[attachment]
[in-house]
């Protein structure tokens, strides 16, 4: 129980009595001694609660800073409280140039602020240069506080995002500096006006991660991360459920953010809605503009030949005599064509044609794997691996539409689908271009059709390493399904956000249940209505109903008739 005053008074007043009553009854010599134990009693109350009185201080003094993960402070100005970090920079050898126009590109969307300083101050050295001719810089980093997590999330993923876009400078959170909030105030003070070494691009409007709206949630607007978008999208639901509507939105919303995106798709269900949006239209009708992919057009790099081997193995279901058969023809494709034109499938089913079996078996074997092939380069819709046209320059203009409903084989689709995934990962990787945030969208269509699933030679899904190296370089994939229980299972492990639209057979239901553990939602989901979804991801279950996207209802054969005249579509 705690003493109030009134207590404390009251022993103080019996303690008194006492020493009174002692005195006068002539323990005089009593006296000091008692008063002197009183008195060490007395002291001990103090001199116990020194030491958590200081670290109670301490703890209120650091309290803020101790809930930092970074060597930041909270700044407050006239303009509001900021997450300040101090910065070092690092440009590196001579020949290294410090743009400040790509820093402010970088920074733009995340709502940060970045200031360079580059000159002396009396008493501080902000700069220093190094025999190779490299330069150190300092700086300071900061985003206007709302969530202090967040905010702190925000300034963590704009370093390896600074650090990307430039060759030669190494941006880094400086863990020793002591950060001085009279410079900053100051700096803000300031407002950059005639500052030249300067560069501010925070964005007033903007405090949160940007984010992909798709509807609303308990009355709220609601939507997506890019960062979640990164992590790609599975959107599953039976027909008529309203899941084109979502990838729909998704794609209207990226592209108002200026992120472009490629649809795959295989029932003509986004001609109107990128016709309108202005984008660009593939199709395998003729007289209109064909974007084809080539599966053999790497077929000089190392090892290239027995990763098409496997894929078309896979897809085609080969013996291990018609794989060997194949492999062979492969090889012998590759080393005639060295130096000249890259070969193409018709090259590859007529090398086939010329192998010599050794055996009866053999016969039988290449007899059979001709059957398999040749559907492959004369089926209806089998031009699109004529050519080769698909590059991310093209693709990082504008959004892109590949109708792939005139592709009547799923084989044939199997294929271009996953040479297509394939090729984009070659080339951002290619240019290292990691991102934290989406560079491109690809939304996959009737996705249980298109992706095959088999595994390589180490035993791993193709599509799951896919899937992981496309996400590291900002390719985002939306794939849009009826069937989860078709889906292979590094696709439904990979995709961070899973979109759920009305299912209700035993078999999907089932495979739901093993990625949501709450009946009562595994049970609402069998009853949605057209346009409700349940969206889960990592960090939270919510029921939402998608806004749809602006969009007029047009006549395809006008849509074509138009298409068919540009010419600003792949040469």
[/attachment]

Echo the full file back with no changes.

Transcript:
[in-house]
């Protein structure tokens, strides 16, 4: 129980009595001694609660800073409280140039602020240069506080995002500096006006991660991360459920953010809605503009030949005599064509044609794997691996539409689908271009059709390493399904956000249940209505109903008739 005053008074007043009553009854010599134990009693109350009185201080003094993960402070100005970090920079050898126009590109969307300083101050050295001719810089980093997590999330993923876009400078959170909030105030003070070494691009409007709206949630607007978008999208639901509507939105919303995106798709269900949006239209009708992919057009790099081997193995279901058969023809494709034109499938089913079996078996074997092939380069819709046209320059203009409903084989689709995934990962990787945030969208269509699933030679899904190296370089994939229980299972492990639209057979239901553990939602989901979804991801279950996207209802054969005249579509 705690003493109030009134207590404390009251022993103080019996303690008194006492020493009174002692005195006068002539323990005089009593006296000091008692008063002197009183008195060490007395002291001990103090001199116990020194030491958590200081670290109670301490703890209120650091309290803020101790809930930092970074060597930041909270700044407050006239303009509001900021997450300040101090910065070092690092440009590196001579020949290294410090743009400040790509820093402010970088920074733009995340709502940060970045200031360079580059000159002396009396008493501080902000700069220093190094025999190779490299330069150190300092700086300071900061985003206007709302969530202090967040905010702190925000300034963590704009370093390896600074650090990307430039060759030669190494941006880094400086863990020793002591950060001085009279410079900053100051700096803000300031407002950059005639500052030249300067560069501010925070964005007033903007405090949160940007984010992909798709509807609303308990009355709220609601939507997506890019960062979640990164992590790609599975959107599953039976027909008529309203899941084109979502990838729909998704794609209207990226592209108002200026992120472009490629649809795959295989029932003509986004001609109107990128016709309108202005984008660009593939199709395998003729007289209109064909974007084809080539599966053999790497077929000089190392090892290239027995990763098409496997894929078309896979897809085609080969013996291990018609794989060997194949492999062979492969090889012998590759080393005639060295130096000249890259070969193409018709090259590859007529090398086939010329192998010599050794055996009866053999016969039988290449007899059979001709059957398999040749559907492959004369089926209806089998031009699109004529050519080769698909590059991310093209693709990082504008959004892109590949109708792939005139592709009547799923084989044939199997294929271009996953040479297509394939090729984009070659080339951002290619240019290292990691991102934290989406560079491109690809939304996959009737996705249980298109992706095959088999595994390589180490035993791993193709599509799951896919899937992981496309996400590291900002390719985002939306794939849009009826069937989860078709889906292979590094696709439904990979995709961070899973979109759920009305299912209700035993078999999907089932495979739901093993990625949501709450009946009562595994049970609402069998009853949605057209346009409700349940969206889960990592960090939270919510029921939402998608806004749809602006969009007029047009006549395809006008849509074509138009298409068919540009010419600003792949040469």